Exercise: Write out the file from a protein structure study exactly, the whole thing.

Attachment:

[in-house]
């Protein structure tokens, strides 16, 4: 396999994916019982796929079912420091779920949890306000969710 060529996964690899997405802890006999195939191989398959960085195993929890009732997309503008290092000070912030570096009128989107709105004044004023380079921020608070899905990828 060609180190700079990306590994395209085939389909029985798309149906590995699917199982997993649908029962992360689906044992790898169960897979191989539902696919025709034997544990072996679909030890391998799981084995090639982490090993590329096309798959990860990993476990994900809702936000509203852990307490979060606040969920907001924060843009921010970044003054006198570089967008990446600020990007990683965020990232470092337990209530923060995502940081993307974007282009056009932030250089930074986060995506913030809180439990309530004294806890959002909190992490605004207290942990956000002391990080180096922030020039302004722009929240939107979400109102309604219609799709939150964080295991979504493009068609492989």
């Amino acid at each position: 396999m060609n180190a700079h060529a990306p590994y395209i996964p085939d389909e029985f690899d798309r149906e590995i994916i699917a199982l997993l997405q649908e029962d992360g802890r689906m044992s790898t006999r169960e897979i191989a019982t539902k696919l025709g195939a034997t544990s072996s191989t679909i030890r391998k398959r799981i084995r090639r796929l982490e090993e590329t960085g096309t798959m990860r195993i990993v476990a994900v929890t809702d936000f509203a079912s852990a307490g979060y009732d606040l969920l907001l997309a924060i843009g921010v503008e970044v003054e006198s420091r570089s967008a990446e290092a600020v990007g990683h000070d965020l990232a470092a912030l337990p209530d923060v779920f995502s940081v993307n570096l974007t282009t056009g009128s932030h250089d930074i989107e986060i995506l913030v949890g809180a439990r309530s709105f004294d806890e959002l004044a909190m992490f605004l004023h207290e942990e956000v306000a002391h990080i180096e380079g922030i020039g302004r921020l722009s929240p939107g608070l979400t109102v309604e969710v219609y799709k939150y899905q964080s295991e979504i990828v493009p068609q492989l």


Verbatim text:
[in-house]
């Protein structure tokens, strides 16, 4: 396999994916019982796929079912420091779920949890306000969710 060529996964690899997405802890006999195939191989398959960085195993929890009732997309503008290092000070912030570096009128989107709105004044004023380079921020608070899905990828 060609180190700079990306590994395209085939389909029985798309149906590995699917199982997993649908029962992360689906044992790898169960897979191989539902696919025709034997544990072996679909030890391998799981084995090639982490090993590329096309798959990860990993476990994900809702936000509203852990307490979060606040969920907001924060843009921010970044003054006198570089967008990446600020990007990683965020990232470092337990209530923060995502940081993307974007282009056009932030250089930074986060995506913030809180439990309530004294806890959002909190992490605004207290942990956000002391990080180096922030020039302004722009929240939107979400109102309604219609799709939150964080295991979504493009068609492989």
């Amino acid at each position: 396999m060609n180190a700079h060529a990306p590994y395209i996964p085939d389909e029985f690899d798309r149906e590995i994916i699917a199982l997993l997405q649908e029962d992360g802890r689906m044992s790898t006999r169960e897979i191989a019982t539902k696919l025709g195939a034997t544990s072996s191989t679909i030890r391998k398959r799981i084995r090639r796929l982490e090993e590329t960085g096309t798959m990860r195993i990993v476990a994900v929890t809702d936000f509203a079912s852990a307490g979060y009732d606040l969920l907001l997309a924060i843009g921010v503008e970044v003054e006198s420091r570089s967008a990446e290092a600020v990007g990683h000070d965020l990232a470092a912030l337990p209530d923060v779920f995502s940081v993307n570096l974007t282009t056009g009128s932030h250089d930074i989107e986060i995506l913030v949890g809180a439990r309530s709105f004294d806890e959002l004044a909190m992490f605004l004023h207290e942990e956000v306000a002391h990080i180096e380079g922030i020039g302004r921020l722009s929240p939107g608070l979400t109102v309604e969710v219609y799709k939150y899905q964080s295991e979504i990828v493009p068609q492989l």